By Gary Firkins, Founding Director

This month, Royal Norwich Golf Club in the east of England will become the first Royal golf club to relocate.

The 125-year-old club, once a heathland course designed by James Braid on the outskirts of the city, has been surrounded by sprawl and bisected by a busy arterial road.

In the words of General Manager Phil Grice, the club membership had been in decline for 12 years and the business had become unsustainable.

But instead of accepting defeat, the club took the momentous decision to sell the land, relocate and, most impressively, reinvent itself.

The dusty rule book of tradition-for-tradition’s sake has been discarded and a new, bold vision for a contemporary private club has emerged.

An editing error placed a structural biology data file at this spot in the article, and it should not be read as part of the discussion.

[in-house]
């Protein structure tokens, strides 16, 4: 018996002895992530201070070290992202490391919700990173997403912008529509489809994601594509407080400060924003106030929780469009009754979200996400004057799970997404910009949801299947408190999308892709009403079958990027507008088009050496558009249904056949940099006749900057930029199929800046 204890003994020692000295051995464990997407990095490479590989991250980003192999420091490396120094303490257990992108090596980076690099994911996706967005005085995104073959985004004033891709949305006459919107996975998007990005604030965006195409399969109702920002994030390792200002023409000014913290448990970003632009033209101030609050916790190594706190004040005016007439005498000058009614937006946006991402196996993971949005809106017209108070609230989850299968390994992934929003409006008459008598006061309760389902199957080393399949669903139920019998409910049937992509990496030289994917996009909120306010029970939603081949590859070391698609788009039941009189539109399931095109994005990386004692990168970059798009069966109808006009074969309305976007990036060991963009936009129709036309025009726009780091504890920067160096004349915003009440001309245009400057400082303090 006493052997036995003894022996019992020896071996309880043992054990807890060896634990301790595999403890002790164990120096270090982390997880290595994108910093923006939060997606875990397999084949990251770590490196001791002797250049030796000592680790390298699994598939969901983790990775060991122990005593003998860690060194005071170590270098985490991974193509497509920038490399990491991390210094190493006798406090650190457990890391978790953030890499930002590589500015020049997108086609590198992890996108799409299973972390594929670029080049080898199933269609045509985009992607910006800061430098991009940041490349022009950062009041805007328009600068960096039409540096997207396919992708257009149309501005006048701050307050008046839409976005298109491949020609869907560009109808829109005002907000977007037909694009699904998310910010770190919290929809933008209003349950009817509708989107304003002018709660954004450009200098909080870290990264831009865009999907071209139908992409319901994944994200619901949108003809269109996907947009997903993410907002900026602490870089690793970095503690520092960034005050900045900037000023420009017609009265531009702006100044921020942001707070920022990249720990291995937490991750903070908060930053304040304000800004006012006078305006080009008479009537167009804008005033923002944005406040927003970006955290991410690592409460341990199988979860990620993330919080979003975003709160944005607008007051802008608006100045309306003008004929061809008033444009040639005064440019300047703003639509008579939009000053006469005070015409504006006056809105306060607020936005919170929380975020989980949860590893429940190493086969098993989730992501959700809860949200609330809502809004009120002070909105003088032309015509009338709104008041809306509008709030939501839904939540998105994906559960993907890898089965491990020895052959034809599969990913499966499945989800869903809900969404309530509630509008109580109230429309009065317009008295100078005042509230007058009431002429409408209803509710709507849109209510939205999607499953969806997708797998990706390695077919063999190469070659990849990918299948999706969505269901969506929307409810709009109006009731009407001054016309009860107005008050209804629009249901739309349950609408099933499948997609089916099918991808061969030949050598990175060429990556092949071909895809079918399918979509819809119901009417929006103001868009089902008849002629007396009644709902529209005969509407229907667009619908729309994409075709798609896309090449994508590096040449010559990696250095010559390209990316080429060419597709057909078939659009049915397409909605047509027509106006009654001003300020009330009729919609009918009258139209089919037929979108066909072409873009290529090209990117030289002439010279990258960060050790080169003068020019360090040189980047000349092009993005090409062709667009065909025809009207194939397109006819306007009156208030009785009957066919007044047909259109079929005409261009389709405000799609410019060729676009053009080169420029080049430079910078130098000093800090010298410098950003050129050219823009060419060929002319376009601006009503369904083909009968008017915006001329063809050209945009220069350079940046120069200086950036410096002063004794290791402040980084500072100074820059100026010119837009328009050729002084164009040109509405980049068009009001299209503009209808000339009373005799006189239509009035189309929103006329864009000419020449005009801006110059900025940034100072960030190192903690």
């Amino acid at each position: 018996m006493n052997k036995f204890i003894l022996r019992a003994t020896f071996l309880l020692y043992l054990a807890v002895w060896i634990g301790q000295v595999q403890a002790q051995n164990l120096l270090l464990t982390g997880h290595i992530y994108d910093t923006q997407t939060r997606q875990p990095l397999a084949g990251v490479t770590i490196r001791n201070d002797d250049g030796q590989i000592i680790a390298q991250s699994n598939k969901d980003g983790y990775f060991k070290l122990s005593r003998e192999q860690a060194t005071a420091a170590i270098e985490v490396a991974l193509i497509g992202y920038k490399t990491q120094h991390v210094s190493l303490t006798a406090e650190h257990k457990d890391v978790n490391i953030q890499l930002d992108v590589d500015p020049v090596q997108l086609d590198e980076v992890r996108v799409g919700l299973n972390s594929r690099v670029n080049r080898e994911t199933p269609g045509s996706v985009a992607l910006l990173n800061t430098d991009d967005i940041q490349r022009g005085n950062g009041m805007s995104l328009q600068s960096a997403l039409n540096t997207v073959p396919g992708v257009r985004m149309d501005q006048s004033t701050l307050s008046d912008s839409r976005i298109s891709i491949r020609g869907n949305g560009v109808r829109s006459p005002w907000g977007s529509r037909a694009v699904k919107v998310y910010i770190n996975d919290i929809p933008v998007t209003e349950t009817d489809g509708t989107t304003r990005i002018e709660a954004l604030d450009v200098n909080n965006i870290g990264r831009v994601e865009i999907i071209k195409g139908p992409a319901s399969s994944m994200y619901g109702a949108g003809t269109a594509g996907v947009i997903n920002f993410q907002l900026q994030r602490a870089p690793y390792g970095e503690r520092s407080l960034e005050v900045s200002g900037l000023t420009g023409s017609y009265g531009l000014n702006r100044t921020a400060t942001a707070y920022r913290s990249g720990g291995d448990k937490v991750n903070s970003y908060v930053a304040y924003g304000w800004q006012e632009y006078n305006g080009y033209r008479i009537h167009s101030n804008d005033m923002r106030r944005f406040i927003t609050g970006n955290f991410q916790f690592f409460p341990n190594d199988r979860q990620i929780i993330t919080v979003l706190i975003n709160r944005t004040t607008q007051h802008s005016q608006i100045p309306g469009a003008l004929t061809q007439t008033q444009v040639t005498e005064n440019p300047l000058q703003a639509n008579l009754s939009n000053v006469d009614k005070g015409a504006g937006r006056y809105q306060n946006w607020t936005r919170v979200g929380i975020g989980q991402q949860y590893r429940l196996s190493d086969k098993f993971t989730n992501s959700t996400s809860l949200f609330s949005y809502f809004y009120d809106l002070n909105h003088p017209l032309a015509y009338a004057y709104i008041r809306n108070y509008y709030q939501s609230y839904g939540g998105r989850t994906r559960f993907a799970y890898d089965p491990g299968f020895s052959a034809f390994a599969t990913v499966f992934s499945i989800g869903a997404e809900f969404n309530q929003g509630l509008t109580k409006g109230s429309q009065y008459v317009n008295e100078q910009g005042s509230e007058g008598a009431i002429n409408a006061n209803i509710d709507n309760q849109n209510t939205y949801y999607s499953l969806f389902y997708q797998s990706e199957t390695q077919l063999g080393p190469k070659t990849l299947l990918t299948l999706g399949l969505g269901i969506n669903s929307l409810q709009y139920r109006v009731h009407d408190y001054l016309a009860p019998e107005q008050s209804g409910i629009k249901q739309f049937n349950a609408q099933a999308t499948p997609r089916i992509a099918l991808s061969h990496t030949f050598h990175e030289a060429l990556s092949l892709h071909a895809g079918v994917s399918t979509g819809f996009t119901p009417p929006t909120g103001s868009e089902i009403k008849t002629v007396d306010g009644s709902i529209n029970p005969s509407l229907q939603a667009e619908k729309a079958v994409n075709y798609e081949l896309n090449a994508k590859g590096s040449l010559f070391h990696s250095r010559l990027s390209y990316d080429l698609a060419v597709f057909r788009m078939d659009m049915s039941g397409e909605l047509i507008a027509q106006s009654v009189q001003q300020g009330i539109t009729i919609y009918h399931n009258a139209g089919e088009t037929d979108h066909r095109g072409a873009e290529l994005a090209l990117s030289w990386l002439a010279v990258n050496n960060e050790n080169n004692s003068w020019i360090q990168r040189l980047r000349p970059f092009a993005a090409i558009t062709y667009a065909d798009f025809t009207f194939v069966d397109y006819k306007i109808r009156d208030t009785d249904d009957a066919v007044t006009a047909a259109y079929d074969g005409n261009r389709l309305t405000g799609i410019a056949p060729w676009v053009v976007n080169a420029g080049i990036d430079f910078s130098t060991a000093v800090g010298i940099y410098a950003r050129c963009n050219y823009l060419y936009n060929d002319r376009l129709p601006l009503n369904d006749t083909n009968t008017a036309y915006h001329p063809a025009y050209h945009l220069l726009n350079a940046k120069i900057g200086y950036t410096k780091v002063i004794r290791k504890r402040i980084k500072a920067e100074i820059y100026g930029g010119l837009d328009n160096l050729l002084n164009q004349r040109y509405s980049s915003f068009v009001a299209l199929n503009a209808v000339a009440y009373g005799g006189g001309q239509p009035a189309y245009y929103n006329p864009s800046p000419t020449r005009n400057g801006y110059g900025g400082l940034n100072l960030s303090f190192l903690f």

The new Royal Norwich Golf Club opening this month is a contemporary private club focused on leisure and hospitality, and a ‘community’ of customers, with families, females and millennials at its heart.

A wine room, microbrewery, bakery, as well as family bicycle trails are all included.

At the heart of the venue is a new 18-hole course plus six-hole academy course, both designed by Ryder Cup course specialists European Golf Design.

I was fortunate to visit the new club to speak to Phil Grice for a podcast and multi-media feature ‘Is Club Membership Dead?’ for Syngenta Growing Golf.

Phil’s focus on customers, strategy and energy is a potent combination and there is much for the golf industry to learn from Royal Norwich’s lead.

As the world around us changes, so do consumers, so it should be no surprise that golf club businesses also need to evolve.

But when they don’t, as Royal Norwich discovered, a revolution may be required.

• View the multi-media feature and podcast ‘Is Club Membership Dead?’ which also includes interviews with Global Golf Advisors’ Henry DeLozier and Golf at Goodwood’s Stuart Gillett.